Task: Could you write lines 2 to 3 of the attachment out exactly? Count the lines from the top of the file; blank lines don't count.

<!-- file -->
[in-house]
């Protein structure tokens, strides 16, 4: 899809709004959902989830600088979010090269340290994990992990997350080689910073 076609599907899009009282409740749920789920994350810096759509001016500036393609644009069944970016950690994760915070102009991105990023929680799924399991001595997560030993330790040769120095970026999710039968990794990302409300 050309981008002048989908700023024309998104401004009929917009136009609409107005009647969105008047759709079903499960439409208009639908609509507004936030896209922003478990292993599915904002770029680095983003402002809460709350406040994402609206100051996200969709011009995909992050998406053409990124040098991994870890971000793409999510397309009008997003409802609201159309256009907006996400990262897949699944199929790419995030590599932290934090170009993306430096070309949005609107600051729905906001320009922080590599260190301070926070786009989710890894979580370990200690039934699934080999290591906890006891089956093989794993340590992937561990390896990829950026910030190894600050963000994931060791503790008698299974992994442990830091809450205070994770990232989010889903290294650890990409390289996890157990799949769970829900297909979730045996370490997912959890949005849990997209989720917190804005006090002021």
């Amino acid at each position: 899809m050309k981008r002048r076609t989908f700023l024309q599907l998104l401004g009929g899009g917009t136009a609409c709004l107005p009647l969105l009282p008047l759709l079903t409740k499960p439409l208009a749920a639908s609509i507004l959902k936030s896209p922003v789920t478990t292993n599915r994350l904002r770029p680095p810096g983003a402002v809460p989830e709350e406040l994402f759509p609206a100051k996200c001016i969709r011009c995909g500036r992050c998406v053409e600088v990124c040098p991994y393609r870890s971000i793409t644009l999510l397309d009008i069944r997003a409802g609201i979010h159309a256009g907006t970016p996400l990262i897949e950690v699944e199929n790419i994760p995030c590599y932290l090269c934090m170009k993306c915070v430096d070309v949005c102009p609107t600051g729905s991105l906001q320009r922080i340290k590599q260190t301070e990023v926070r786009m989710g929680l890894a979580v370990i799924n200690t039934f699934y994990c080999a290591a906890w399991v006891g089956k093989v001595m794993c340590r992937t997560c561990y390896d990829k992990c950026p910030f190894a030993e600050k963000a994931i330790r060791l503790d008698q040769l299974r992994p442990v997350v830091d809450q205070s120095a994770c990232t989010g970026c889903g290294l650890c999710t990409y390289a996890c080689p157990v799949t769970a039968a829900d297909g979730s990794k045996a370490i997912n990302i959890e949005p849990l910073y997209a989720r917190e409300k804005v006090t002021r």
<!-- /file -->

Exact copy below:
């Protein structure tokens, strides 16, 4: 899809709004959902989830600088979010090269340290994990992990997350080689910073 076609599907899009009282409740749920789920994350810096759509001016500036393609644009069944970016950690994760915070102009991105990023929680799924399991001595997560030993330790040769120095970026999710039968990794990302409300 050309981008002048989908700023024309998104401004009929917009136009609409107005009647969105008047759709079903499960439409208009639908609509507004936030896209922003478990292993599915904002770029680095983003402002809460709350406040994402609206100051996200969709011009995909992050998406053409990124040098991994870890971000793409999510397309009008997003409802609201159309256009907006996400990262897949699944199929790419995030590599932290934090170009993306430096070309949005609107600051729905906001320009922080590599260190301070926070786009989710890894979580370990200690039934699934080999290591906890006891089956093989794993340590992937561990390896990829950026910030190894600050963000994931060791503790008698299974992994442990830091809450205070994770990232989010889903290294650890990409390289996890157990799949769970829900297909979730045996370490997912959890949005849990997209989720917190804005006090002021």
């Amino acid at each position: 899809m050309k981008r002048r076609t989908f700023l024309q599907l998104l401004g009929g899009g917009t136009a609409c709004l107005p009647l969105l009282p008047l759709l079903t409740k499960p439409l208009a749920a639908s609509i507004l959902k936030s896209p922003v789920t478990t292993n599915r994350l904002r770029p680095p810096g983003a402002v809460p989830e709350e406040l994402f759509p609206a100051k996200c001016i969709r011009c995909g500036r992050c998406v053409e600088v990124c040098p991994y393609r870890s971000i793409t644009l999510l397309d009008i069944r997003a409802g609201i979010h159309a256009g907006t970016p996400l990262i897949e950690v699944e199929n790419i994760p995030c590599y932290l090269c934090m170009k993306c915070v430096d070309v949005c102009p609107t600051g729905s991105l906001q320009r922080i340290k590599q260190t301070e990023v926070r786009m989710g929680l890894a979580v370990i799924n200690t039934f699934y994990c080999a290591a906890w399991v006891g089956k093989v001595m794993c340590r992937t997560c561990y390896d990829k992990c950026p910030f190894a030993e600050k963000a994931i330790r060791l503790d008698q040769l299974r992994p442990v997350v830091d809450q205070s120095a994770c990232t989010g970026c889903g290294l650890c999710t990409y390289a996890c080689p157990v799949t769970a039968a829900d297909g979730s990794k045996a370490i997912n990302i959890e949005p849990l910073y997209a989720r917190e409300k804005v006090t002021r």